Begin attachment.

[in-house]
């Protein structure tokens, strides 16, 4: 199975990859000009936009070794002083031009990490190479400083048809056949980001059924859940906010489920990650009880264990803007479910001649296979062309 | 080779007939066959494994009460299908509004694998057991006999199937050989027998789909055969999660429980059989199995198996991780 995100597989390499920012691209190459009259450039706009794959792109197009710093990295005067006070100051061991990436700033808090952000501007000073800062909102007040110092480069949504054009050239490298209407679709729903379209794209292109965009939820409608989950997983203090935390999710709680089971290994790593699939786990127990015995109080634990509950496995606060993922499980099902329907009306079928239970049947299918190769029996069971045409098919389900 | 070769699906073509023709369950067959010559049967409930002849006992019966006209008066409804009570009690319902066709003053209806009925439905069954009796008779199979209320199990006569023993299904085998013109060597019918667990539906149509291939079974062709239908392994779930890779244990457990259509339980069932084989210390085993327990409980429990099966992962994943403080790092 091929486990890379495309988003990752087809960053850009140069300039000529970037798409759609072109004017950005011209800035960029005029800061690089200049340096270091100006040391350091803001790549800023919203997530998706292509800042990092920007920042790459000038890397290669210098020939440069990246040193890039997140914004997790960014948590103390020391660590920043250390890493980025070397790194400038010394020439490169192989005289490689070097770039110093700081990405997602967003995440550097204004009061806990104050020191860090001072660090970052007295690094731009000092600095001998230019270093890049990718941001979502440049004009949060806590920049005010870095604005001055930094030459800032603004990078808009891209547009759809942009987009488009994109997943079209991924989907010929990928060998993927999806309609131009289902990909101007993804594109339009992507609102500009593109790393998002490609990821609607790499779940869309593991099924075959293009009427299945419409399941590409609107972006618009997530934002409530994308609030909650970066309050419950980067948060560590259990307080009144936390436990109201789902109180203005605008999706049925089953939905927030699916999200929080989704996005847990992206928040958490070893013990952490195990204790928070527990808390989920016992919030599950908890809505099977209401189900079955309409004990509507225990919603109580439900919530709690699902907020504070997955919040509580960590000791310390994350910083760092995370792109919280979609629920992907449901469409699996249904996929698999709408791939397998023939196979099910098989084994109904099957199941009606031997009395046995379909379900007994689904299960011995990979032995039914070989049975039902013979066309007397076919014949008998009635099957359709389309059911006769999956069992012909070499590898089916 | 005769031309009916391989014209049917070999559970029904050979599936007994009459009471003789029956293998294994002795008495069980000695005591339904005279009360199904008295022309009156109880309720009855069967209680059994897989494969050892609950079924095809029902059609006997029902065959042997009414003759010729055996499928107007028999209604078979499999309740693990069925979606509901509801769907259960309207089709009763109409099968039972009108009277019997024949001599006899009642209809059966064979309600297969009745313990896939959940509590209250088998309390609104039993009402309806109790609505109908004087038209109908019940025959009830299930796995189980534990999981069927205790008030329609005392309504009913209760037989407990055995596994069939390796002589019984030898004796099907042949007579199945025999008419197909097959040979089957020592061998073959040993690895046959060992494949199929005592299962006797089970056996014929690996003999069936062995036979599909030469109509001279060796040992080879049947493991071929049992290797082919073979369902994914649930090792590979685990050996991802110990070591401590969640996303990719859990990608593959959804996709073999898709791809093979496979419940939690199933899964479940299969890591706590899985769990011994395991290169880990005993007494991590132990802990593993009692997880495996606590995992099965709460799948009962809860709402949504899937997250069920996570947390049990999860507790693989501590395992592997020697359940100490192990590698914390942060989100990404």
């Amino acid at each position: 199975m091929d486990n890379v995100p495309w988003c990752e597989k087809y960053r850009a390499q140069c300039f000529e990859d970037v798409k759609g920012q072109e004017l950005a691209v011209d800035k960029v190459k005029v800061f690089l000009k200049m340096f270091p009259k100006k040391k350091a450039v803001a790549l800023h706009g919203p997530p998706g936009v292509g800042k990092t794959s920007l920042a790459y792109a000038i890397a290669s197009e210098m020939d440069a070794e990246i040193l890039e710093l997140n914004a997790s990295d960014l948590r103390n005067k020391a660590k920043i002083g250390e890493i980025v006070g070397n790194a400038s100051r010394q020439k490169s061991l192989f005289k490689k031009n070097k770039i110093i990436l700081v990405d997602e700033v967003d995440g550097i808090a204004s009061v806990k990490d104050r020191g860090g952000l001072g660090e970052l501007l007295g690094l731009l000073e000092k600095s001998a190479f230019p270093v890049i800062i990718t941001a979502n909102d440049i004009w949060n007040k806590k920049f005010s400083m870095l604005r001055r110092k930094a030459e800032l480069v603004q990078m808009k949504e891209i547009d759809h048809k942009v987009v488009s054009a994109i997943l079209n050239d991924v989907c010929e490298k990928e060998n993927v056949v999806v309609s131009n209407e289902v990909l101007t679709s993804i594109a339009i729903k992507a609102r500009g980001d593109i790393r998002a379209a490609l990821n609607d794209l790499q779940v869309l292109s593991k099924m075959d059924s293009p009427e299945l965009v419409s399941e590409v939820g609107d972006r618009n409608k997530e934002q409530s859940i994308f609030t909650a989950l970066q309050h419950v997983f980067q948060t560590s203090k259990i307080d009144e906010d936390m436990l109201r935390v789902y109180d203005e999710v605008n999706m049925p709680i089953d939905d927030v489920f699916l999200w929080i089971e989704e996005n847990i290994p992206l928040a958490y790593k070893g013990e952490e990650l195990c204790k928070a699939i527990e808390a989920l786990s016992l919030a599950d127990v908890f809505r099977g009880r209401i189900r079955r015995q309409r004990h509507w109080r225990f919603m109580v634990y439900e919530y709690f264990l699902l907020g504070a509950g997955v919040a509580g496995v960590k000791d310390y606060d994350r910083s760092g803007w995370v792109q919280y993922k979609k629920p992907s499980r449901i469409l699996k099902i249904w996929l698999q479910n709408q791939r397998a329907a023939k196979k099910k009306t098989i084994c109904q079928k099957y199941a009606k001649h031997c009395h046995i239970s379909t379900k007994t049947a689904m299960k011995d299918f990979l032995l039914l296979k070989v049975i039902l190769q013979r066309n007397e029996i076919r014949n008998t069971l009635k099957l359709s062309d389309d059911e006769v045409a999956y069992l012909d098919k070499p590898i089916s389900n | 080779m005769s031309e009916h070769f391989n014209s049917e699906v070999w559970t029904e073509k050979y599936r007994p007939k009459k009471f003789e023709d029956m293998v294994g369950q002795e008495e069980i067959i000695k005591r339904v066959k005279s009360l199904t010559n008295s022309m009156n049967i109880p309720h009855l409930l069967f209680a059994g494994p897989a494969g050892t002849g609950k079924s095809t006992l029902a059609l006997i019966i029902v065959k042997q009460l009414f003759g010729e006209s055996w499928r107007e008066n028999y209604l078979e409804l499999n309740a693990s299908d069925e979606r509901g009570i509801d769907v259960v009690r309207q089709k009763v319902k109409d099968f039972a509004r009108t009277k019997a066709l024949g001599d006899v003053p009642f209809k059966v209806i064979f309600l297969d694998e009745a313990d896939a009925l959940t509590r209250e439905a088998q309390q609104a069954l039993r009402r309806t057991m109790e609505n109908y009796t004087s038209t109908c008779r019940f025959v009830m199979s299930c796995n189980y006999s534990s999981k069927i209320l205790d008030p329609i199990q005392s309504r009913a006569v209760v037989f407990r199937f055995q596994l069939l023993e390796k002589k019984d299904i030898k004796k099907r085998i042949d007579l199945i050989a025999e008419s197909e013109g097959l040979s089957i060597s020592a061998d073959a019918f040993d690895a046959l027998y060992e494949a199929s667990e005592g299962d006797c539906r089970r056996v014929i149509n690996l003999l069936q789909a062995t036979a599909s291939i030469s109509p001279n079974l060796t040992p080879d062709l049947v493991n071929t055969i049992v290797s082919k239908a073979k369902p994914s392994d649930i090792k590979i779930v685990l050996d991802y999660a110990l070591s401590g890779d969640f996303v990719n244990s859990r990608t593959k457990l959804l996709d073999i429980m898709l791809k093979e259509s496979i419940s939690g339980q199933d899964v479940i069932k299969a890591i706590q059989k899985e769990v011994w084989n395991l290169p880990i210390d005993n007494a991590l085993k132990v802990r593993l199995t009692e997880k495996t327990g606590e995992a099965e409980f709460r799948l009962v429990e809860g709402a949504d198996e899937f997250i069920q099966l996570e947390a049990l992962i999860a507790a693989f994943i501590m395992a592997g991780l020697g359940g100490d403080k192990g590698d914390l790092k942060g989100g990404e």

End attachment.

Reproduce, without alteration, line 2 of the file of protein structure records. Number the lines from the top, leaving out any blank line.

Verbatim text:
């Protein structure tokens, strides 16, 4: 199975990859000009936009070794002083031009990490190479400083048809056949980001059924859940906010489920990650009880264990803007479910001649296979062309 | 080779007939066959494994009460299908509004694998057991006999199937050989027998789909055969999660429980059989199995198996991780 995100597989390499920012691209190459009259450039706009794959792109197009710093990295005067006070100051061991990436700033808090952000501007000073800062909102007040110092480069949504054009050239490298209407679709729903379209794209292109965009939820409608989950997983203090935390999710709680089971290994790593699939786990127990015995109080634990509950496995606060993922499980099902329907009306079928239970049947299918190769029996069971045409098919389900 | 070769699906073509023709369950067959010559049967409930002849006992019966006209008066409804009570009690319902066709003053209806009925439905069954009796008779199979209320199990006569023993299904085998013109060597019918667990539906149509291939079974062709239908392994779930890779244990457990259509339980069932084989210390085993327990409980429990099966992962994943403080790092 091929486990890379495309988003990752087809960053850009140069300039000529970037798409759609072109004017950005011209800035960029005029800061690089200049340096270091100006040391350091803001790549800023919203997530998706292509800042990092920007920042790459000038890397290669210098020939440069990246040193890039997140914004997790960014948590103390020391660590920043250390890493980025070397790194400038010394020439490169192989005289490689070097770039110093700081990405997602967003995440550097204004009061806990104050020191860090001072660090970052007295690094731009000092600095001998230019270093890049990718941001979502440049004009949060806590920049005010870095604005001055930094030459800032603004990078808009891209547009759809942009987009488009994109997943079209991924989907010929990928060998993927999806309609131009289902990909101007993804594109339009992507609102500009593109790393998002490609990821609607790499779940869309593991099924075959293009009427299945419409399941590409609107972006618009997530934002409530994308609030909650970066309050419950980067948060560590259990307080009144936390436990109201789902109180203005605008999706049925089953939905927030699916999200929080989704996005847990992206928040958490070893013990952490195990204790928070527990808390989920016992919030599950908890809505099977209401189900079955309409004990509507225990919603109580439900919530709690699902907020504070997955919040509580960590000791310390994350910083760092995370792109919280979609629920992907449901469409699996249904996929698999709408791939397998023939196979099910098989084994109904099957199941009606031997009395046995379909379900007994689904299960011995990979032995039914070989049975039902013979066309007397076919014949008998009635099957359709389309059911006769999956069992012909070499590898089916 | 005769031309009916391989014209049917070999559970029904050979599936007994009459009471003789029956293998294994002795008495069980000695005591339904005279009360199904008295022309009156109880309720009855069967209680059994897989494969050892609950079924095809029902059609006997029902065959042997009414003759010729055996499928107007028999209604078979499999309740693990069925979606509901509801769907259960309207089709009763109409099968039972009108009277019997024949001599006899009642209809059966064979309600297969009745313990896939959940509590209250088998309390609104039993009402309806109790609505109908004087038209109908019940025959009830299930796995189980534990999981069927205790008030329609005392309504009913209760037989407990055995596994069939390796002589019984030898004796099907042949007579199945025999008419197909097959040979089957020592061998073959040993690895046959060992494949199929005592299962006797089970056996014929690996003999069936062995036979599909030469109509001279060796040992080879049947493991071929049992290797082919073979369902994914649930090792590979685990050996991802110990070591401590969640996303990719859990990608593959959804996709073999898709791809093979496979419940939690199933899964479940299969890591706590899985769990011994395991290169880990005993007494991590132990802990593993009692997880495996606590995992099965709460799948009962809860709402949504899937997250069920996570947390049990999860507790693989501590395992592997020697359940100490192990590698914390942060989100990404």